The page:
IMO saying low-code is for people who don't know how to write actual code is like saying a typewriter is for people who don't know how to write with a pen - they are two different tools to get a job done, and sometimes a pen is better and sometimes a typewriter is better.


I don't think that's the case, at least not completely. I worked with a low code product twenty years ago that was targeted at a narrow domain. In the right hands it was fantastic but it was useless as a crutch for people that couldn't even describe the problem they were trying to solve.

The people that excelled with it were programmers and others who clearly had the ability to write software. The people that struggled were the ones that couldn't decompose a problem into its constituent parts, that didn't have sufficient attention to detail.

It was a productive tool in the right hands, the only time we had problems were when it was mis-sold as a way to solve problems without needing problem solvers.


It's more like you can often hear people claim that no-code will replace code. Which to some degree is true - but not in the way it is sold.

Most devs already use no-code an low-code and they know when to use what.


You'd never ask someone that fixes their own car what they find valuable in a good mechanic.

You shouldn't ask a group of software developers what they find valuable in a no-code toolset.


no one else knows how much useless time wasting boilerplate crap goes into programming. or how fragile these systems really are.

I'd be happy to lose my economic position as a possessor of arcane skills if we can stop trying to construct multistory buildings out of mud and learn to frame walls properly.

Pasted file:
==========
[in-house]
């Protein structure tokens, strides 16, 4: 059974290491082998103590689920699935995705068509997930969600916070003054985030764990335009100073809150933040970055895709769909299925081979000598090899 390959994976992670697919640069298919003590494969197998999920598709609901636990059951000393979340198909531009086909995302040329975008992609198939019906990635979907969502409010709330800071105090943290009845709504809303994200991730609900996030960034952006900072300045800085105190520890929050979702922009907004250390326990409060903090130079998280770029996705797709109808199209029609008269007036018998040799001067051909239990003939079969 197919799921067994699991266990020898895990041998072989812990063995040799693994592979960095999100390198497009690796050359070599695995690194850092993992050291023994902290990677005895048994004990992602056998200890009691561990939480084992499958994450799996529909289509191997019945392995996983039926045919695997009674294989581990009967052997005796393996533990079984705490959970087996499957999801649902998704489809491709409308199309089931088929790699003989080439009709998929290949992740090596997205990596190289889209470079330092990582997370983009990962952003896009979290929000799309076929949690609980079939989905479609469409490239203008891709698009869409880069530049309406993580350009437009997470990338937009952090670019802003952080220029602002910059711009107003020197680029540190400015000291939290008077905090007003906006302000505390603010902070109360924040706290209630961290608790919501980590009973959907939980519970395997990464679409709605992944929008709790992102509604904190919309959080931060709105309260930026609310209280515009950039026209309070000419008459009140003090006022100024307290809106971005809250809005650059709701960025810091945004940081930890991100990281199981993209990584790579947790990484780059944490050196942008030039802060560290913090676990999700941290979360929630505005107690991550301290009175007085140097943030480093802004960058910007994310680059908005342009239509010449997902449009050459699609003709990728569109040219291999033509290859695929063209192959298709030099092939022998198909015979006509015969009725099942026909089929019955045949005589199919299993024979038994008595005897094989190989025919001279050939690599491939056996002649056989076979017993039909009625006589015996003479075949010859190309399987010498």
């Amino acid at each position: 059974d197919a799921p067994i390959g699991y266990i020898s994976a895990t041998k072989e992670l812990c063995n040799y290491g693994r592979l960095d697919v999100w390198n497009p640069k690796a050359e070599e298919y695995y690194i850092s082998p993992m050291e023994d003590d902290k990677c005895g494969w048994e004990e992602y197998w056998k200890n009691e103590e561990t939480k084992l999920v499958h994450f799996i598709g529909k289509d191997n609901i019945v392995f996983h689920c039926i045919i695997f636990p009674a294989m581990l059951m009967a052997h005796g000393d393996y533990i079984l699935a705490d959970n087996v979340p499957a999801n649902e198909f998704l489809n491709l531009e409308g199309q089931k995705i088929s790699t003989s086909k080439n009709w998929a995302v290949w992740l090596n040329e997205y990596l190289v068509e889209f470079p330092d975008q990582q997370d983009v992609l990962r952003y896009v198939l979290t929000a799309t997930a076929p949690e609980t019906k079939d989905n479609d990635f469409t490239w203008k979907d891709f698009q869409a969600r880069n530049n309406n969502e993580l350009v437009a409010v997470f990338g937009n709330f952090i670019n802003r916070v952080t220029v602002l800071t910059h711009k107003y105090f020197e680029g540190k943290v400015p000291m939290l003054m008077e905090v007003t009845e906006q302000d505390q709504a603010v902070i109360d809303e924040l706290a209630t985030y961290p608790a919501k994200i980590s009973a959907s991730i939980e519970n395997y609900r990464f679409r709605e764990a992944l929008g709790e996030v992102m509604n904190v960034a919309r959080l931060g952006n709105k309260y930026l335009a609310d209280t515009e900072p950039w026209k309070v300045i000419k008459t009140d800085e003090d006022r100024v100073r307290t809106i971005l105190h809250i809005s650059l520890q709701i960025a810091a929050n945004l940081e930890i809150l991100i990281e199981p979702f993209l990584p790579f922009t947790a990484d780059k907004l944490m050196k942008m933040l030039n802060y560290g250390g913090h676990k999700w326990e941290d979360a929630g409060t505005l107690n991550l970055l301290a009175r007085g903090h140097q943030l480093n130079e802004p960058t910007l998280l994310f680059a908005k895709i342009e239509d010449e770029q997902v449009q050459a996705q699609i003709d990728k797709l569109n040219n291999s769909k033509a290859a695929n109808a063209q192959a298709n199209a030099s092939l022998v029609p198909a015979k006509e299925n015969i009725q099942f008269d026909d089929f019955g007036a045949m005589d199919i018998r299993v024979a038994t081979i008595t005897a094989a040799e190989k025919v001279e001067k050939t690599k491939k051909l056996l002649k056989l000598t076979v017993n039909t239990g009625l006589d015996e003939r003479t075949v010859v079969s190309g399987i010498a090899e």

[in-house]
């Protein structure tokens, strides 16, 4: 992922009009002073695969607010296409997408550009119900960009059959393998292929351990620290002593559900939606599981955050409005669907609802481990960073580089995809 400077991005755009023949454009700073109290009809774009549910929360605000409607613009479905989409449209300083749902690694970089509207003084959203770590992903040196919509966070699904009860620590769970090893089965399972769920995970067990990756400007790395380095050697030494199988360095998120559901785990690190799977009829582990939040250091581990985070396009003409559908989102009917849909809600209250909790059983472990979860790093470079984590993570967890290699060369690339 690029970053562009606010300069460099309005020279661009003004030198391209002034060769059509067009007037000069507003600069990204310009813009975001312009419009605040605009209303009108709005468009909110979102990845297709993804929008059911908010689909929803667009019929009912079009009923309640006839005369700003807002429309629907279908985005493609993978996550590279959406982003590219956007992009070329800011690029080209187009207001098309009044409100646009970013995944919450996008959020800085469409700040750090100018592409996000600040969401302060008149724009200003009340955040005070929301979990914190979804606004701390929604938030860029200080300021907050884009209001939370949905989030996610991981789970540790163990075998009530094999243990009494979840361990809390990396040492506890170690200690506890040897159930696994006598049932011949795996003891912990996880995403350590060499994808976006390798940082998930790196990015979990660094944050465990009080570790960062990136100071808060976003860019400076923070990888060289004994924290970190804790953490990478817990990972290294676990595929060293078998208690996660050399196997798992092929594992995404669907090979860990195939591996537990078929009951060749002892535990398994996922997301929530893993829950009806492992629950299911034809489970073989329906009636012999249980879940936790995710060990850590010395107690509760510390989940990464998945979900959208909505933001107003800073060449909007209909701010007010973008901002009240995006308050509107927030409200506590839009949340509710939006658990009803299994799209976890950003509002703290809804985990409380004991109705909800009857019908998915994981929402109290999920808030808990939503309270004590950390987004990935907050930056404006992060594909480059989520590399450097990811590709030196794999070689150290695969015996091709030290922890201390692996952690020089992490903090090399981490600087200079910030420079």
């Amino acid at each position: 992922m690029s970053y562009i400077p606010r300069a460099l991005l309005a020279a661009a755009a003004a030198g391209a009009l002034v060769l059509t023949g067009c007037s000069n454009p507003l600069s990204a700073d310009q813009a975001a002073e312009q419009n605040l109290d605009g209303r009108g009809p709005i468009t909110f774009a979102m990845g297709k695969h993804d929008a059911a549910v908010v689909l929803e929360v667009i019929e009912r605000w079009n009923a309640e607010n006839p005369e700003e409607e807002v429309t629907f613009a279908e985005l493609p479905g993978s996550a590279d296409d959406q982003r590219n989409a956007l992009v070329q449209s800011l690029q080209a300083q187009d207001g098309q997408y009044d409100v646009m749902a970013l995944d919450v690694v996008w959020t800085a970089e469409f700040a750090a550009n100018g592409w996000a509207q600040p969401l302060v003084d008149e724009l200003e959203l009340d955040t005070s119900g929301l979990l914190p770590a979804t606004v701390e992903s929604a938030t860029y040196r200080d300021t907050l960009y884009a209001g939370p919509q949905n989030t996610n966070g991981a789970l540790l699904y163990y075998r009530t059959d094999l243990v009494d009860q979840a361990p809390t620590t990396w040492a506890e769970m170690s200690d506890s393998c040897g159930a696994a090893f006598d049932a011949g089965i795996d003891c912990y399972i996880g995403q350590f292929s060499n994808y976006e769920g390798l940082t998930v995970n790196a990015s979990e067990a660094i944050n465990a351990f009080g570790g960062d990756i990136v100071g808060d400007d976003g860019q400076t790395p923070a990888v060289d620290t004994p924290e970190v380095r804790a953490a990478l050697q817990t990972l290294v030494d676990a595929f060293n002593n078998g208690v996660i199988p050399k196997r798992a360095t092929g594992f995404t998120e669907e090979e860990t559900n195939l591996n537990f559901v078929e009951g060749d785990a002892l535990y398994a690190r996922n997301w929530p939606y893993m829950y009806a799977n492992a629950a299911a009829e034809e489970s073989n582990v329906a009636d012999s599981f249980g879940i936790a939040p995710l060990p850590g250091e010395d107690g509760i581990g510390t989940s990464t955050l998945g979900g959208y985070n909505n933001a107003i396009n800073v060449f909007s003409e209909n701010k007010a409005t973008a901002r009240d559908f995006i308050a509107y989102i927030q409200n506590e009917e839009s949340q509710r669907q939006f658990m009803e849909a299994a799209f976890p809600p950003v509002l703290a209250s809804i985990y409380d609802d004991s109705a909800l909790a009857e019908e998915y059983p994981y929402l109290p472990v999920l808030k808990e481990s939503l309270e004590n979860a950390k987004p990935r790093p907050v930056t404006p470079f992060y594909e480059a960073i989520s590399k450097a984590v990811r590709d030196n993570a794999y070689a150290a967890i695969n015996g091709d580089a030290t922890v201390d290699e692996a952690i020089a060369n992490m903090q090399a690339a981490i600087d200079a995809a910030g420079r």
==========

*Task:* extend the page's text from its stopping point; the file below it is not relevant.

Do we really need all the bespoke middleware stuff that OP goes on and on about, when practically all new, greenfield applications are based in some way or another on the Web and its open protocols? What middleware is still needed, other than the well-known semantic web and linked-data standards that have been developed specifically so that disparate applications from many vendors would be enabled to interoperate via a common Web platform, while allowing for user-directed extension and customization?


The answer is 'yes, absolutely', particularly considering we are talking about Enterprise IT here.

Take for instance a common integration point for these applications - sending a sales order to a warehouse management system (WMS). Even if both systems have RESTful API's there is no fixed standard for a sales order, so you need to at least do some mapping. Then maybe actually you find out WMS needs a reference from the transport management system that has to be merged into it, and this also has to go back to ERP (which isn't part of the standard 'send order' integration). This is why middleware programs exist.

Enterprises often end up being bundles of random applications that all need to be informed about random stuff, and it's just not practical to expect the application vendors to know what applications need to be aware/informed of what.


Indeed. Our software basically sits between customers systems (ERP/WMS etc) and some gov't systems. Even a bare-bones integration usually means getting data from ERP/WMS and sending data back to invoicing system. As you say, how orders/invoices etc are structured varies a lot.

In the more complex systems we interact with over 6 other systems, sometimes a lot more if the customer has done acquisitions but not consolidated IT systems (one potential customer had over 20 systems we'd have to integrate with, including 5-6 different WMS systems).

We found that it's usually easiest to just get the customer to tell us what their systems can provide or need, and then make the shims on our end. We've got a few customers running BizTalk and such but as far as I can figure they're mostly just an additional point of (frequent) failure.